Questions for Palin

Watching video footage of Trump and Palin eating pizza earlier this week, the joke was really on us. There they sat, likely sharing a laugh about the media scrum outside and the ease of getting a headline. 

It would be wishful thinking to suggest it’s long past time to stop giving Palin more serious attention than she deserves. So if we must continue — and it seems we must — let’s at least ask one of the most relevant questions someone with a history of ethics troubles should answer: Is it legal for SarahPAC to pay for the Palin family vacation? Palin has been emphatic, repeatedly saying it’s not a campaign trip, not a prospective campaign trip, not a political trip, not a “publicity-seeking tour,” just a family vacation.

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Four days into her free media tour, reporters finally started to inquire. Not surprisingly, Palin’s response referred reporters to her political action committee’s (PAC) website, deflecting with her usual verbal gymnastics: “I don’t know why in the world you would ask a question like that. I’m just thinking about America and our foundations and our freedoms and our opportunities.” There is no mention of trip costs — the elaborate bus wrap, staffing, hotels, meals, gas, etc. — on the site. There is, however, a nice green button soliciting donations for the family vacation.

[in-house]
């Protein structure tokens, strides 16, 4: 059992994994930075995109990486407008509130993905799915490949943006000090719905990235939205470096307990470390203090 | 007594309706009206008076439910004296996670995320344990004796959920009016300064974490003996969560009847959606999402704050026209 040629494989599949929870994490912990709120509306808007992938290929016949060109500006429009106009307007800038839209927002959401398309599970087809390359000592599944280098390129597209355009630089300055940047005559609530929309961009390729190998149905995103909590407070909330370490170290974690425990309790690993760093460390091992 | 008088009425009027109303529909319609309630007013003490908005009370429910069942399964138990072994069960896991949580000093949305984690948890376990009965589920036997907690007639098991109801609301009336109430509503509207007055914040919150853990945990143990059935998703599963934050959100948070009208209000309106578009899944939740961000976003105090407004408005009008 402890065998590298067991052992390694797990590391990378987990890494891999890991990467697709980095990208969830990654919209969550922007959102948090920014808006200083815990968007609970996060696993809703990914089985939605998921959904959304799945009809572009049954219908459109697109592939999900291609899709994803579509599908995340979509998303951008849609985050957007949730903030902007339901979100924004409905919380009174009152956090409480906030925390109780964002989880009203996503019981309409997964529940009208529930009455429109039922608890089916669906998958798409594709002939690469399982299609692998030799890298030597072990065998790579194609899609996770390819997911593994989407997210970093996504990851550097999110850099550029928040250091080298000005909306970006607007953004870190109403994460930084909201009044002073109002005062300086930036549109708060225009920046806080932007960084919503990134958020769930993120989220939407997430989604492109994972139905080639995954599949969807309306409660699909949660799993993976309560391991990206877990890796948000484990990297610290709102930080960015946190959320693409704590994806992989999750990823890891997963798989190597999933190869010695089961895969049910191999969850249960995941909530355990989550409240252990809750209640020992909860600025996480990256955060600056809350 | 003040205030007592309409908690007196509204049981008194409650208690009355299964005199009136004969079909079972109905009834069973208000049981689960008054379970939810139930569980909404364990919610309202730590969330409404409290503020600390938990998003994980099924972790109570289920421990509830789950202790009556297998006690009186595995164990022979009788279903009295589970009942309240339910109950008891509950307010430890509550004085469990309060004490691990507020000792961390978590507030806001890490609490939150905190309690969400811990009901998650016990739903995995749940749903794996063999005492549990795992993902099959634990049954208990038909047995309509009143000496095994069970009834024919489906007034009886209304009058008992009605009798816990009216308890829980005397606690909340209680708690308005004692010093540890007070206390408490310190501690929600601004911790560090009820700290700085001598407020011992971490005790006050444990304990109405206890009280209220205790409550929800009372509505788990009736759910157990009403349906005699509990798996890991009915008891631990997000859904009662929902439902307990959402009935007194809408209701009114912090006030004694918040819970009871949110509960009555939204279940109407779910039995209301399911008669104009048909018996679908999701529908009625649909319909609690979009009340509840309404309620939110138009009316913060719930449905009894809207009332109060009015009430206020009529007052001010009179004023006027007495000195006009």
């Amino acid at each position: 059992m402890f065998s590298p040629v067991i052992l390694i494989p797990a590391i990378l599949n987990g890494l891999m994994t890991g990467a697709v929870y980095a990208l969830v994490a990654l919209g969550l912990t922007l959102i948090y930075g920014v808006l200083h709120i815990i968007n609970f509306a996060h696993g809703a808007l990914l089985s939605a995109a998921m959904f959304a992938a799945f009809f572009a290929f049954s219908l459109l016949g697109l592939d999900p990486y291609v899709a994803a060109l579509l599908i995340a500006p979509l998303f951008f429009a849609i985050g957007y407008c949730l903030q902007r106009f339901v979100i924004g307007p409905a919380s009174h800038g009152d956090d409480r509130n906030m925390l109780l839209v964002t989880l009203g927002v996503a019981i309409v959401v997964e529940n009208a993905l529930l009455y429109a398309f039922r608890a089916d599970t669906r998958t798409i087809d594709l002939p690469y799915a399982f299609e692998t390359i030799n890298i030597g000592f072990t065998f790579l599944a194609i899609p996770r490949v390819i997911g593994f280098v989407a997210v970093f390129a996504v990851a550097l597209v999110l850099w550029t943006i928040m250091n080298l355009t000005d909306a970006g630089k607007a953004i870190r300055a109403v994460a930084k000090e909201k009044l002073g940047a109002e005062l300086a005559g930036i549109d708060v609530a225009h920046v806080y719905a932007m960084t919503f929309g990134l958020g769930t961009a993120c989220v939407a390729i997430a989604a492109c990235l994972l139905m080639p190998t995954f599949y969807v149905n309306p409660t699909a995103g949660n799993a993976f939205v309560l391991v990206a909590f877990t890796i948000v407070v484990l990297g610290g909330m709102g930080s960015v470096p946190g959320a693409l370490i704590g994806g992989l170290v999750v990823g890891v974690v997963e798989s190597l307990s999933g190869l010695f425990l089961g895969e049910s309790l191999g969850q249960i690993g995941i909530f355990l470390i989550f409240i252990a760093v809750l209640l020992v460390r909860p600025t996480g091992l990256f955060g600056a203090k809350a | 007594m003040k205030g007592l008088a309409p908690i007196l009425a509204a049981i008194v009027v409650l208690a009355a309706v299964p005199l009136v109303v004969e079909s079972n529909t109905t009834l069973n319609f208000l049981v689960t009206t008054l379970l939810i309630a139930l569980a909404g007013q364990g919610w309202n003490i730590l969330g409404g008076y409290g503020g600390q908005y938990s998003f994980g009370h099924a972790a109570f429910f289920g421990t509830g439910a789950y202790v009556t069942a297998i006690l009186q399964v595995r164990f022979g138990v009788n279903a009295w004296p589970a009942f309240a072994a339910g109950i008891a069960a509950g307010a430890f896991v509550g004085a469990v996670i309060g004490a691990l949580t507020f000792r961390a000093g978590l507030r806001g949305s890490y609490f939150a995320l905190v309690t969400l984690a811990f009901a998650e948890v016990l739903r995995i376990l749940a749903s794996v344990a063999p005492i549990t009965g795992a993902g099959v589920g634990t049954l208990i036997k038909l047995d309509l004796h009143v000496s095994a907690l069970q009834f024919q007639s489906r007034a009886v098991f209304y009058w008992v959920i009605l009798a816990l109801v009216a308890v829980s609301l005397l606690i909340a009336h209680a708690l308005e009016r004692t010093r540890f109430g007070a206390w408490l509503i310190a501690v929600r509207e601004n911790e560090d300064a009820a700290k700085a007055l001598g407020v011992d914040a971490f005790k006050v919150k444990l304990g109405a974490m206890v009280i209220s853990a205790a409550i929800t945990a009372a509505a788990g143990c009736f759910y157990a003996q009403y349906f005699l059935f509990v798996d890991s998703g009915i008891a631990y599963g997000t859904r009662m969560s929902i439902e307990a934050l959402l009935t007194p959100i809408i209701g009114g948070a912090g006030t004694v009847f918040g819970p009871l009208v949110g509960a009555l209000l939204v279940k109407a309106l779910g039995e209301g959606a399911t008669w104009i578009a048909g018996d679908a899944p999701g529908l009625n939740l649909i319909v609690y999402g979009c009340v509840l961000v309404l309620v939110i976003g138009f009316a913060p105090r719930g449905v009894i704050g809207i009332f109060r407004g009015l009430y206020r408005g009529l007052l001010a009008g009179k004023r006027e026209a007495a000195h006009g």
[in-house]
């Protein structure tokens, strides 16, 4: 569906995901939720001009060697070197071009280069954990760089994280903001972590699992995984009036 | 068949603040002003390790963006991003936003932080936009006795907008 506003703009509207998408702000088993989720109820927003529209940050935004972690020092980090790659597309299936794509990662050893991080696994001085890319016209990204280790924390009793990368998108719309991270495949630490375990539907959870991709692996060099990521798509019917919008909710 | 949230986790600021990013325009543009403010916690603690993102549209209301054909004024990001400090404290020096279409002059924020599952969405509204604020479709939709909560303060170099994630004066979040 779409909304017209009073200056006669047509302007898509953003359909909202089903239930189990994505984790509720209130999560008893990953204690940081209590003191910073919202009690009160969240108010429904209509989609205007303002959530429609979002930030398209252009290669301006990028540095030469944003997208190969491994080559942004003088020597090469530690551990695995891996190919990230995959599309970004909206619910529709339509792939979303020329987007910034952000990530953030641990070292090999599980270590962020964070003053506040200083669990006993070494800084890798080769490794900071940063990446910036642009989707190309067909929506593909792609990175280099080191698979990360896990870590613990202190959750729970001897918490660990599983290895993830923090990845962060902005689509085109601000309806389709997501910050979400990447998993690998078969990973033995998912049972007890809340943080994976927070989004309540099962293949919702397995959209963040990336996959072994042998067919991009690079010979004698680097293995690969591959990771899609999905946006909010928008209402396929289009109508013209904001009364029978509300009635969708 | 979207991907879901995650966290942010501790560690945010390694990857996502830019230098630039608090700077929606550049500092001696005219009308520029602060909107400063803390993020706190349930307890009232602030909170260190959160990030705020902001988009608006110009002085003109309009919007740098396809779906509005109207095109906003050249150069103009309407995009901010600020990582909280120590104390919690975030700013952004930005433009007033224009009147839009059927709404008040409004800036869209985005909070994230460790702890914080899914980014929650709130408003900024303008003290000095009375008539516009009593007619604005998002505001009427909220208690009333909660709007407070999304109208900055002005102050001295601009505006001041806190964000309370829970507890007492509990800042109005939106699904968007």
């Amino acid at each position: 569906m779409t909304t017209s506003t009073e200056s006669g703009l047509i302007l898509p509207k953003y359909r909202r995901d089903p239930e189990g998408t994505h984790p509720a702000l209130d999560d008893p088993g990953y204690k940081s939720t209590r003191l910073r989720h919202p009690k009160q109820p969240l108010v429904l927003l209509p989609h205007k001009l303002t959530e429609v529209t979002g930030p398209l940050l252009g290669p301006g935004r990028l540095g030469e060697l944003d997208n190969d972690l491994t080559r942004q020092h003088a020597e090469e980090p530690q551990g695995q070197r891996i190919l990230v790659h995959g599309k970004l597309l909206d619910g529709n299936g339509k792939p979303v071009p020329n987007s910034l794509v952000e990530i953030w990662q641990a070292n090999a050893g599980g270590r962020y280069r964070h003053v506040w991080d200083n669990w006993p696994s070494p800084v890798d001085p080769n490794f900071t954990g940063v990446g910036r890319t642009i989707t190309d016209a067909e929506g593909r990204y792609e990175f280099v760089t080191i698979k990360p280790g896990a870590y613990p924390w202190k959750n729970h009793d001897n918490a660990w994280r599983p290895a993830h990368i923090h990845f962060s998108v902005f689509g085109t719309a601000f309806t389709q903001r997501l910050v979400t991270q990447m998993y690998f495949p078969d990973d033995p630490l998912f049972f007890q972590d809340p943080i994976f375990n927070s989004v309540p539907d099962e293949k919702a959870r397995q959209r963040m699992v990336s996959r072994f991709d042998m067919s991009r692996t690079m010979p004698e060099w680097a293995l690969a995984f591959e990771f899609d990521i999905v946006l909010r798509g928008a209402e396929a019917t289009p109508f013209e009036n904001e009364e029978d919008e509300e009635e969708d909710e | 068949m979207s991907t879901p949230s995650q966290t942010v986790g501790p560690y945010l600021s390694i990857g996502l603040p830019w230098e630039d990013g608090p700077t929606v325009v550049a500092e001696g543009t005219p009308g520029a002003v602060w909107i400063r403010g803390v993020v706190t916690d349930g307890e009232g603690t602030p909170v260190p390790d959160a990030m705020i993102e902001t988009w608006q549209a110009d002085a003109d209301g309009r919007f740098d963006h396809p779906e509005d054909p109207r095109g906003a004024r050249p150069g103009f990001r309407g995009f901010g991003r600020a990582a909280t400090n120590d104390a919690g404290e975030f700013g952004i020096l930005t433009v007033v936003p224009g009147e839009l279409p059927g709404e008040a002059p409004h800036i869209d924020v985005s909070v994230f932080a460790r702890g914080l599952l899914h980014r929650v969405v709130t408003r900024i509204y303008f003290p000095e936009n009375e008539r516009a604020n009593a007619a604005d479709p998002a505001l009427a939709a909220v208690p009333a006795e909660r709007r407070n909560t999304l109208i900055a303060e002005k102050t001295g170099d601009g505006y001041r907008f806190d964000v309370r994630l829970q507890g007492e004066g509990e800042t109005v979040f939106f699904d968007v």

In fact, reporters and supporters alike are directed to the SarahPAC website for information and updates, which describe the vacation as “a new campaign to educate and energize Americans about our nation’s founding principles, in order to promote the Fundamental Restoration of America.” 

Palin’s history of abuse and conspicuous commingling of personal and political funds raise a few red flags. Who can forget the $150,000 shopping spree, compliments of the Republican National Committee, on clothing, hair and makeup for Palin and her family? Nor is it the first time Palin has attempted to use public funds for private family trips. As governor, Palin charged $20,000 to the state of Alaska to have her children travel with her, even to events they weren’t invited to, including expenses for hotels and flights to watch their Todd Palin in a snowmobile race, which was later re-categorized as “professional business.”

Some reports suggest that paying for the family vacation with SarahPAC funds does not violate campaign finance laws because it is an “unconnected PAC.” But SarahPAC promotes itself as supporting political candidates and the future of the Republican Party. Donors therefore have every reason to believe their contributions are supporting political activity — like a “campaign” to educate and energize — and candidates.  

Given that Palin has so emphatically stated that this personal family vacation is not related to any political purpose, is it criminally fraudulent — federally punishable as mail or wire fraud — if the PAC funds, reasonably contributed for political purposes, are unlawfully converted for personal use? 

At the very least, these are questions that should have been raised when the tour was first announced, and even if laws are not being broken, it is yet another display of exceptionally poor judgment from someone playing footsie with running for president of the United States.

Finney is a political analyst for MSNBC and a Democratic consultant.